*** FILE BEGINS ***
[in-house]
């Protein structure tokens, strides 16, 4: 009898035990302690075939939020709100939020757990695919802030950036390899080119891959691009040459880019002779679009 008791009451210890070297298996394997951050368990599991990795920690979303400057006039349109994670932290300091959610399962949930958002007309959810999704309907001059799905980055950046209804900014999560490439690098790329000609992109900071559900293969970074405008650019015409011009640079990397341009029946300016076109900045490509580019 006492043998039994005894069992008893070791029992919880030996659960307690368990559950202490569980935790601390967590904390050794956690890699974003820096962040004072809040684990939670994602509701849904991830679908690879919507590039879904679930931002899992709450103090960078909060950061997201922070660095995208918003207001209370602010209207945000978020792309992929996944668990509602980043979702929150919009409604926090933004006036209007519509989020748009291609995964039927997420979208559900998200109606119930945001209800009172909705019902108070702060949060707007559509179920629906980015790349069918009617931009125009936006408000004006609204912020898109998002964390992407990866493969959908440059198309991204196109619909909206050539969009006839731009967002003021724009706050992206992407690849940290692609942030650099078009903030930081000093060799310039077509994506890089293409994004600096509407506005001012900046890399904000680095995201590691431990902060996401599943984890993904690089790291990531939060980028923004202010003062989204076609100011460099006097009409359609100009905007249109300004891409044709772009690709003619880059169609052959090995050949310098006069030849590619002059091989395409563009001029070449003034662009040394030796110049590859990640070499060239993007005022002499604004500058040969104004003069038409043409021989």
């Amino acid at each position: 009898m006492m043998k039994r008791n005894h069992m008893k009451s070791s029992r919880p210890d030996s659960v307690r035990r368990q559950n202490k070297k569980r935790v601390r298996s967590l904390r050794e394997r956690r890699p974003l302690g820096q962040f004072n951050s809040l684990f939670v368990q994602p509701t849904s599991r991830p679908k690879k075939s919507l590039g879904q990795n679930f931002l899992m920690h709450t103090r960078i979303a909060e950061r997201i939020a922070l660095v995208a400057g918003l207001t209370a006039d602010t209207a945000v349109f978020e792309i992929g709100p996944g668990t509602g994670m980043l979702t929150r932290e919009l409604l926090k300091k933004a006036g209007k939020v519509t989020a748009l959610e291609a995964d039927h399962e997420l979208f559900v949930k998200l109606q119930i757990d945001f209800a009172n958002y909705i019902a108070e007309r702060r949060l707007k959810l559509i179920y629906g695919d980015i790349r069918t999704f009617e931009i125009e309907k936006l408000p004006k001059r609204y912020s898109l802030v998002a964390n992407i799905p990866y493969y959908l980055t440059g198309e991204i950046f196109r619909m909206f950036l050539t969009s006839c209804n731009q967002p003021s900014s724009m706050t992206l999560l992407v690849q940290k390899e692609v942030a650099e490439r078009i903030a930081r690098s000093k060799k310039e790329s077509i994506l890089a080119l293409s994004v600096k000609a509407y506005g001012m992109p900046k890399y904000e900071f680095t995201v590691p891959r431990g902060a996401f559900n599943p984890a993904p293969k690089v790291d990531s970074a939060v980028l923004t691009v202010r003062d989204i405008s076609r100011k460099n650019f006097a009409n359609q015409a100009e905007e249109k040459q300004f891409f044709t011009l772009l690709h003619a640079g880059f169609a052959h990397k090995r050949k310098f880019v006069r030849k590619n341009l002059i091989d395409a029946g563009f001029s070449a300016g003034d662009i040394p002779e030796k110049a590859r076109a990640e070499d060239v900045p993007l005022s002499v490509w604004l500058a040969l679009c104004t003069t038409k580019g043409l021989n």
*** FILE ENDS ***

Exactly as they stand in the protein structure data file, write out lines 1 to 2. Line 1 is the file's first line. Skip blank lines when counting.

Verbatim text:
[in-house]
């Protein structure tokens, strides 16, 4: 009898035990302690075939939020709100939020757990695919802030950036390899080119891959691009040459880019002779679009 008791009451210890070297298996394997951050368990599991990795920690979303400057006039349109994670932290300091959610399962949930958002007309959810999704309907001059799905980055950046209804900014999560490439690098790329000609992109900071559900293969970074405008650019015409011009640079990397341009029946300016076109900045490509580019 006492043998039994005894069992008893070791029992919880030996659960307690368990559950202490569980935790601390967590904390050794956690890699974003820096962040004072809040684990939670994602509701849904991830679908690879919507590039879904679930931002899992709450103090960078909060950061997201922070660095995208918003207001209370602010209207945000978020792309992929996944668990509602980043979702929150919009409604926090933004006036209007519509989020748009291609995964039927997420979208559900998200109606119930945001209800009172909705019902108070702060949060707007559509179920629906980015790349069918009617931009125009936006408000004006609204912020898109998002964390992407990866493969959908440059198309991204196109619909909206050539969009006839731009967002003021724009706050992206992407690849940290692609942030650099078009903030930081000093060799310039077509994506890089293409994004600096509407506005001012900046890399904000680095995201590691431990902060996401599943984890993904690089790291990531939060980028923004202010003062989204076609100011460099006097009409359609100009905007249109300004891409044709772009690709003619880059169609052959090995050949310098006069030849590619002059091989395409563009001029070449003034662009040394030796110049590859990640070499060239993007005022002499604004500058040969104004003069038409043409021989």